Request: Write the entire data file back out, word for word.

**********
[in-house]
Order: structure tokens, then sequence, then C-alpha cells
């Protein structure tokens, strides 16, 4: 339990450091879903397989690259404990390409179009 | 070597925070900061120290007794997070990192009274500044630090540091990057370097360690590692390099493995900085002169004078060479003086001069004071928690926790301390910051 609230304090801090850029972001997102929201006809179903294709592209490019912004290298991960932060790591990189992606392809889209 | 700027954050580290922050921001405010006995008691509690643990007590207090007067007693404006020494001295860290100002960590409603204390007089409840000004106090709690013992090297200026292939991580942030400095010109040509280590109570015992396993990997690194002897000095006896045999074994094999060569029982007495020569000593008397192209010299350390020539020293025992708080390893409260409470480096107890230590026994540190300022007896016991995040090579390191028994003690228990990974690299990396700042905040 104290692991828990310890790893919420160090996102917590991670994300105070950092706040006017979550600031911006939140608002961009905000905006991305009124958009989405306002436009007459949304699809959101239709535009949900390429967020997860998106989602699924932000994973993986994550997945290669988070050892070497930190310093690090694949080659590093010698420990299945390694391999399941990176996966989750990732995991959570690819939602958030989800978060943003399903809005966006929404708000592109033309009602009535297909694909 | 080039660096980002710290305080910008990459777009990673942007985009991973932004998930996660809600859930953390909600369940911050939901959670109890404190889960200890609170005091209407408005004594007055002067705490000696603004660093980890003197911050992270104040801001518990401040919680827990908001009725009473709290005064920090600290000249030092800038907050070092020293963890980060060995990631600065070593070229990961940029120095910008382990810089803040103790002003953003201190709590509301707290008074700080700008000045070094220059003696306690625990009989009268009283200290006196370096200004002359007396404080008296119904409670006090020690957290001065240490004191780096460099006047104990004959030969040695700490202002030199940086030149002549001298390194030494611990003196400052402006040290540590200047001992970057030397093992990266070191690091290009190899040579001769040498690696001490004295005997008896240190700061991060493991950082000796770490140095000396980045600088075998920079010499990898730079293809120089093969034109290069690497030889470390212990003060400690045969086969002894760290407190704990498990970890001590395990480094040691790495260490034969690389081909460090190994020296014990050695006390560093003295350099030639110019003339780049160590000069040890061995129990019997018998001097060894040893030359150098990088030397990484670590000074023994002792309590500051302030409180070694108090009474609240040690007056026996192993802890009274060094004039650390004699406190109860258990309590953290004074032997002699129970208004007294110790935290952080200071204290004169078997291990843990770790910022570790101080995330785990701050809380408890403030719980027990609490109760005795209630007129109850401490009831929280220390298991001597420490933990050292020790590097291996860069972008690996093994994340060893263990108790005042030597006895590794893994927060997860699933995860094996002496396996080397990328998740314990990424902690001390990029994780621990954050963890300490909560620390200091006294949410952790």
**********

[in-house]
Order: structure tokens, then sequence, then C-alpha cells
């Protein structure tokens, strides 16, 4: 339990450091879903397989690259404990390409179009 | 070597925070900061120290007794997070990192009274500044630090540091990057370097360690590692390099493995900085002169004078060479003086001069004071928690926790301390910051 609230304090801090850029972001997102929201006809179903294709592209490019912004290298991960932060790591990189992606392809889209 | 700027954050580290922050921001405010006995008691509690643990007590207090007067007693404006020494001295860290100002960590409603204390007089409840000004106090709690013992090297200026292939991580942030400095010109040509280590109570015992396993990997690194002897000095006896045999074994094999060569029982007495020569000593008397192209010299350390020539020293025992708080390893409260409470480096107890230590026994540190300022007896016991995040090579390191028994003690228990990974690299990396700042905040 104290692991828990310890790893919420160090996102917590991670994300105070950092706040006017979550600031911006939140608002961009905000905006991305009124958009989405306002436009007459949304699809959101239709535009949900390429967020997860998106989602699924932000994973993986994550997945290669988070050892070497930190310093690090694949080659590093010698420990299945390694391999399941990176996966989750990732995991959570690819939602958030989800978060943003399903809005966006929404708000592109033309009602009535297909694909 | 080039660096980002710290305080910008990459777009990673942007985009991973932004998930996660809600859930953390909600369940911050939901959670109890404190889960200890609170005091209407408005004594007055002067705490000696603004660093980890003197911050992270104040801001518990401040919680827990908001009725009473709290005064920090600290000249030092800038907050070092020293963890980060060995990631600065070593070229990961940029120095910008382990810089803040103790002003953003201190709590509301707290008074700080700008000045070094220059003696306690625990009989009268009283200290006196370096200004002359007396404080008296119904409670006090020690957290001065240490004191780096460099006047104990004959030969040695700490202002030199940086030149002549001298390194030494611990003196400052402006040290540590200047001992970057030397093992990266070191690091290009190899040579001769040498690696001490004295005997008896240190700061991060493991950082000796770490140095000396980045600088075998920079010499990898730079293809120089093969034109290069690497030889470390212990003060400690045969086969002894760290407190704990498990970890001590395990480094040691790495260490034969690389081909460090190994020296014990050695006390560093003295350099030639110019003339780049160590000069040890061995129990019997018998001097060894040893030359150098990088030397990484670590000074023994002792309590500051302030409180070694108090009474609240040690007056026996192993802890009274060094004039650390004699406190109860258990309590953290004074032997002699129970208004007294110790935290952080200071204290004169078997291990843990770790910022570790101080995330785990701050809380408890403030719980027990609490109760005795209630007129109850401490009831929280220390298991001597420490933990050292020790590097291996860069972008690996093994994340060893263990108790005042030597006895590794893994927060997860699933995860094996002496396996080397990328998740314990990424902690001390990029994780621990954050963890300490909560620390200091006294949410952790």